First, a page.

Inevitably, even though coup was carried out most effectively by a very small group of conspirators, differences as to the courses to be followed developed early among them. Tensions, primarily among the military but also among certain civilian members of regime, soon came to surface. Momentarily Qassim is on top. Arif, second in July 14 plot, has been deprived of military and political power positions and left October 12 to become Iraqi Ambassador in Bonn. The known Baathist members of the cabinet were removed or demoted at same time as Arif fell from grace. Thus most important elements working toward union with UAR, or at the least toward very close collaboration with Nasser, have been removed from center of government. The group that seems to influence Qassim most at present is made up of members of the National Democratic Party led by Kamal Chaderchi and Mohammed Hadid. This group, unfortunately, is naive to the extreme concerning danger which communism holds for Iraq. Qassim, we believe, is anti-Communist, and may be making a sincere effort to hold Communists in check. We do not think, on basis of reports we have received from diplomatic colleagues and reports emanating from Iraqi sources, that Communists played a major role in having Arif and Baathist Ministers removed from power. Communists do not today have that much influence with the regime. By weakening of Baathist influence, however, Communists undoubtedly gain much more room for maneuver. Communists also have potential for attack on another point through returned Kurdish leader Mulla Mustafa Barzani. He has spent last eleven years in exile in Soviet Union. [Page 346] His appeal to a majority of Iraqi Kurds is strong and his ability disrupt stability almost endless. Thus we believe that today greatest potential threat to stability and even existence of Qassim’s regime lies in hands of Communists.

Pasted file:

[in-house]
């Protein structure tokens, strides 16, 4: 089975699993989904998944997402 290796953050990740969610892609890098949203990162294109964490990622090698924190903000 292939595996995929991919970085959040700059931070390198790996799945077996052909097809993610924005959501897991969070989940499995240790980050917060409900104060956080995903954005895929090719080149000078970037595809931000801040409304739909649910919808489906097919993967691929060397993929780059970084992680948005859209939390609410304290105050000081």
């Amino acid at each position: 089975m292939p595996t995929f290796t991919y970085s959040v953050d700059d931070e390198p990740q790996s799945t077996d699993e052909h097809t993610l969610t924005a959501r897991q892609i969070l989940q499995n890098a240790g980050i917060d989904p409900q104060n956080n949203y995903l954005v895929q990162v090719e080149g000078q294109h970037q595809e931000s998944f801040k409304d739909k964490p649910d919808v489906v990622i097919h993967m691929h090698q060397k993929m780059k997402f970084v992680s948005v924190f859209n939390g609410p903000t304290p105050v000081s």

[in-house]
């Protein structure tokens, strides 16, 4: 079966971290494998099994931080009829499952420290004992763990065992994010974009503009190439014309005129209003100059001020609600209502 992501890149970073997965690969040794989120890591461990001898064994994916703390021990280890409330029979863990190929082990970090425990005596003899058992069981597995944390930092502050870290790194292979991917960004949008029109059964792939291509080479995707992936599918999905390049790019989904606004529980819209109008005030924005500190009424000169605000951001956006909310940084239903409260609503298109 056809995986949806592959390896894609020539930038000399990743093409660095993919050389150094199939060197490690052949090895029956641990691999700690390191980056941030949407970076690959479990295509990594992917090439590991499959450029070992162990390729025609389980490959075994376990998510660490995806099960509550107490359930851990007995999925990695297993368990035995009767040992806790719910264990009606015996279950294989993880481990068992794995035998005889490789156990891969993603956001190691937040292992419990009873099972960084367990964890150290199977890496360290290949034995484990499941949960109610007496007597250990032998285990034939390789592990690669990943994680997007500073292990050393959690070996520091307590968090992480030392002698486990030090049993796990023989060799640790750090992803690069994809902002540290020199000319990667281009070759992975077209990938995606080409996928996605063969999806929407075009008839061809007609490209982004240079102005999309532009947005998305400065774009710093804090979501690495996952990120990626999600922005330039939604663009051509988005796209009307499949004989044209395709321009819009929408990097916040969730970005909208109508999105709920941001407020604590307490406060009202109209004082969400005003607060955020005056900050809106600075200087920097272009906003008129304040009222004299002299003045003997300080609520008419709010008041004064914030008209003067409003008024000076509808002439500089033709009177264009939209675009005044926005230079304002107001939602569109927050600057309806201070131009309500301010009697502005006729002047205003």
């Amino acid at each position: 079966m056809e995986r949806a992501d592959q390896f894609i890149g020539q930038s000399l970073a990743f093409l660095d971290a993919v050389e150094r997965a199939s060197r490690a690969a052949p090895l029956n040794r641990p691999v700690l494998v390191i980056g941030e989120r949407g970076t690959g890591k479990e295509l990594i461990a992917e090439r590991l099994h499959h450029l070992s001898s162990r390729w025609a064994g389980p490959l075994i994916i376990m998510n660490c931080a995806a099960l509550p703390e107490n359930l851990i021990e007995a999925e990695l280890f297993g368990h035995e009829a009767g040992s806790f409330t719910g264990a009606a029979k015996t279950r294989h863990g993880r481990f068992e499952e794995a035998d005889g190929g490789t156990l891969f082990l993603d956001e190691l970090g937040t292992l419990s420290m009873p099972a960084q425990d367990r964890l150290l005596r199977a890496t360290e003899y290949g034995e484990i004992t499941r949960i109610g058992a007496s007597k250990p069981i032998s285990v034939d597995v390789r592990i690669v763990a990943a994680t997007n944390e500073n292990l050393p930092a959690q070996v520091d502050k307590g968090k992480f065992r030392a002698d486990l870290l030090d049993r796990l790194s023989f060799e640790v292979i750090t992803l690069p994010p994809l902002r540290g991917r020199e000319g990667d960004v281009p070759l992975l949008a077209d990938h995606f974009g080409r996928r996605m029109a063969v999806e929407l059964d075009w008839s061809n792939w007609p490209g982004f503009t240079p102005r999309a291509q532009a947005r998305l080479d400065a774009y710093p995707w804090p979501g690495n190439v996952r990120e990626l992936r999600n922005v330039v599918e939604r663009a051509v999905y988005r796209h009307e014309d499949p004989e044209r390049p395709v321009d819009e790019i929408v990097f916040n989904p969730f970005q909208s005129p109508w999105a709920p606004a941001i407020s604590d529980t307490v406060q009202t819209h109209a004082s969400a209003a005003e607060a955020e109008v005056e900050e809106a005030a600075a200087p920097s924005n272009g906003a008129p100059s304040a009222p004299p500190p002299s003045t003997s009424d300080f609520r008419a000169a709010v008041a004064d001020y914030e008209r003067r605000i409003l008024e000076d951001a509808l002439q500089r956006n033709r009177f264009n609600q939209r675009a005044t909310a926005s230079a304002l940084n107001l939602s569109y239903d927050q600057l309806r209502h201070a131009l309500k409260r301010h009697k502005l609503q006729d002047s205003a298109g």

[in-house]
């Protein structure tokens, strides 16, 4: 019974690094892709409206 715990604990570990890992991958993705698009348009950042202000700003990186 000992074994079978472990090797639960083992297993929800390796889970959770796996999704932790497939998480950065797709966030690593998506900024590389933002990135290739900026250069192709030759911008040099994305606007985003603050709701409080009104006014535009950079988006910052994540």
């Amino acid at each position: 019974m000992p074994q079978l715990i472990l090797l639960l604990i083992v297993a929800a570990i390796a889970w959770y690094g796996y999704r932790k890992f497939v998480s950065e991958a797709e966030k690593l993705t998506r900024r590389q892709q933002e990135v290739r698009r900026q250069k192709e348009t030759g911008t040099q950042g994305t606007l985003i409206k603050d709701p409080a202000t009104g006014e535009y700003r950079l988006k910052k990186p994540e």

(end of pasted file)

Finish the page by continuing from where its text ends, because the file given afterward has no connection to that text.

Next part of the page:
As of today, three months after coup, Qassim’s regime is by no means firmly entrenched. There exist strong pressures on it from without and within regime; there is no solid unanimity and tensions are rampant. We are in for weeks, perhaps even months, of uncertainty. Certainly weeks just ahead are critical. Future stability is dependent on Qassim’s ability to withstand the various pressures being brought to bear on him and to lead country back to normal existence.
Up to now Qassim’s regime, whether deliberately or not, has in the main been carrying out a predominately wrecking operation. We think some of those around him are finally beginning to realize that it is much simpler to effect a coup and tear down government than it is to govern.
From my personal experience and observation covering these past four years in Iraq, I would say that with the murder of Nuri, illiberal as he may at times have been in dealing with domestic issues, Iraq sacrificed her best leader toward an eventual life of dignity and decency and her strongest bulwark against recurrent chaos, if not savagery. A number of well placed and knowledgeable Iraqis have been quoted to me within the past few days as having said, in effect, that within ten years at most a monument would be erected in Baghdad to Nuri.

I hope, in fact I believe, they are right.

  1. Source: Department of State, Central Files, 787.00/10–1458. Confidential. Transmitted in two sections and repeated to Amman, Ankara, Beirut, Cairo, Damascus, Jidda, Karachi, London, Tehran, and Tel Aviv.